I’ve written similar posts to this in the past and I don’t want to be redundant. However, it remains a problem in our culture. Not just in our culture in general, where it is a problem, but in our evangelical Christian culture, where it shouldn’t be.
I’m talking about the way we talk to people we don’t agree with and beyond that, the way we treat people we don’t agree with.
You can tell it’s a problem when you can’t tell the difference between Christian posts on social media and everyone else. And I often can’t tell the difference – even in some of my posts (this is me asking God for forgiveness).
Our evangelical posts (not all by any means) are often mean-spirited, derogatory, unkind, and demeaning of the opinions and people we don’t agree with. They get very personal. Why can’t we just play nice?
I’m sure that every mother of toddlers is tired of saying, play nice! But mothers under-stand that they have to keep saying it because toddlers will be toddlers and they have to learn.
But we’re supposed to be past that stage. We’re supposed to be spiritual adults. Unfortunately, some Christians fall into the category of people that the writer of Hebrews was talking too when he said that by now you should be eating solid spiritual food but you’re still drinking from the baby bottle (Hebrews 5:12-14).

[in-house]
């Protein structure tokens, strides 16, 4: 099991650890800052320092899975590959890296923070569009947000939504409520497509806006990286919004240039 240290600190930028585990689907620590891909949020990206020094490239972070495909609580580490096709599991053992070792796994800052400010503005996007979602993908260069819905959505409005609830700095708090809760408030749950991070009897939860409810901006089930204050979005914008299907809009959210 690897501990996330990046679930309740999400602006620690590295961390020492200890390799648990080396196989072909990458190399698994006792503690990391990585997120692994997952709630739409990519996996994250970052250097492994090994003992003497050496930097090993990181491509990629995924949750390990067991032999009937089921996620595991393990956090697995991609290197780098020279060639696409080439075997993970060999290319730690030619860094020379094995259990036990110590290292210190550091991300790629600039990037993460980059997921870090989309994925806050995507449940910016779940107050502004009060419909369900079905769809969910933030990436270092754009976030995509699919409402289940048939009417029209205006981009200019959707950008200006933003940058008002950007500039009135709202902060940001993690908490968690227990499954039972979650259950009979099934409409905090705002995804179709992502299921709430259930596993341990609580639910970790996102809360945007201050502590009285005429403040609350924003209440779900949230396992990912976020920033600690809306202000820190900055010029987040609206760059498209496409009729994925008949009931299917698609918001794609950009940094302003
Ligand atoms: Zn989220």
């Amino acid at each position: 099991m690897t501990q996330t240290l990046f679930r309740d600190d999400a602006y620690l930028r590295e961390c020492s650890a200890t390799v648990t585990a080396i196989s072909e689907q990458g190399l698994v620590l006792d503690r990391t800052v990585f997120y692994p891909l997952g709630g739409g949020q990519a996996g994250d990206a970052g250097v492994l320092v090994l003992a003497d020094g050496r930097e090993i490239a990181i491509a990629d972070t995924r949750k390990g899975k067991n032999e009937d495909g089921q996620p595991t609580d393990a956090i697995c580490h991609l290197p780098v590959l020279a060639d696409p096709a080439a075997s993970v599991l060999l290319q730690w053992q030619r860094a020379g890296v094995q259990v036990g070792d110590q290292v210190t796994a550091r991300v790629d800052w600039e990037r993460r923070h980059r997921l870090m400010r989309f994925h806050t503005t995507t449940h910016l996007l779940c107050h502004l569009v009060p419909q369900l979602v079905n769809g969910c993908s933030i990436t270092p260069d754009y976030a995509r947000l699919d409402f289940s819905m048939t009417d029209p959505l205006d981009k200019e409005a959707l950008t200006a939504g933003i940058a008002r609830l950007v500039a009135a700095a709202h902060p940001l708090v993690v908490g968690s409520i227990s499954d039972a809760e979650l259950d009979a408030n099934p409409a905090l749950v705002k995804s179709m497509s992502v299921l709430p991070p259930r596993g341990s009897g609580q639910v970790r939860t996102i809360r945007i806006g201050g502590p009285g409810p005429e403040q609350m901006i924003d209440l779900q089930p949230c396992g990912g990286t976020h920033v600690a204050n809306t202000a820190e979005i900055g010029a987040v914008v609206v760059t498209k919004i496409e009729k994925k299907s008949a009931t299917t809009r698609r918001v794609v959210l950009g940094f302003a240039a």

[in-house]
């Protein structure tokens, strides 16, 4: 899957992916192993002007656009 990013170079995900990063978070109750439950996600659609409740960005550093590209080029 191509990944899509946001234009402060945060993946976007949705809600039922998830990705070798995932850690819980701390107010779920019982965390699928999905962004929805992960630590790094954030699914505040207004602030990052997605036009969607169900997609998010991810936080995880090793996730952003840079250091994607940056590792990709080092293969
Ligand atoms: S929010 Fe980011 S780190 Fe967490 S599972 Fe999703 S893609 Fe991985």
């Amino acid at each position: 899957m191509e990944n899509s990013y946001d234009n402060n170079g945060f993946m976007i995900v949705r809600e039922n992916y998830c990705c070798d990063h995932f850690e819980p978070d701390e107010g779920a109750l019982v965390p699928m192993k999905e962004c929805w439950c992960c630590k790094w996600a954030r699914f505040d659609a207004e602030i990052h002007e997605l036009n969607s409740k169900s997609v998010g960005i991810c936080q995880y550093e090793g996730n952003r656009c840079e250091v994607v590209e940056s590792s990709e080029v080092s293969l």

So, what does it mean to play nice? One writer defined it this way: when you are working with someone, a group, or an entity that you may not work well with, make the conscious effort to be professional, work toward the common goal, and not cause any unnecessary strife
In other words, playing nice is just what the words say. But it’s not the words themselves that we need to work on. It’s the application of the words. Because the application is to people we really don’t agree with. People we believe are wrong, wrong, wrong. People who, we believe at the least are terribly misguided and at the worst are out to change our country in some very undesirable ways.
While neither the phrase playing nice, nor this definition are strictly biblical, they certainly agree with the bible’s description of a Christian whose responses to life are to be radically different from everyone else’s.
Paul in the book of Romans summed it up nicely when he wrote:
Repay no one evil for evil. Have regard for good things in the sight of all men. If it is possible, as much as depends on you, live peaceably with all men. Beloved, do not avenge yourselves, but rather give place to wrath; for it is written, “Vengeance is Mine, I will repay,” says the Lord. Therefore “If your enemy is hungry, feed him; If he is thirsty, give him a drink; for in so doing you will heap coals of fire on his head.”
Do not be overcome by evil but overcome evil with good.
That certainly doesn’t sound as fun as ridiculing someone on Facebook or sending out caustic Tweets. After all, if we don’t put them down, who will?
But then that’s not the point.
The point is to reflect Jesus.
So how have your recent Facebook posts and Tweets reflected the Savior?
If there is anything that evangelical Christians need to learn in the current politically divisive environment, it’s how to play nice.
Stay in the Word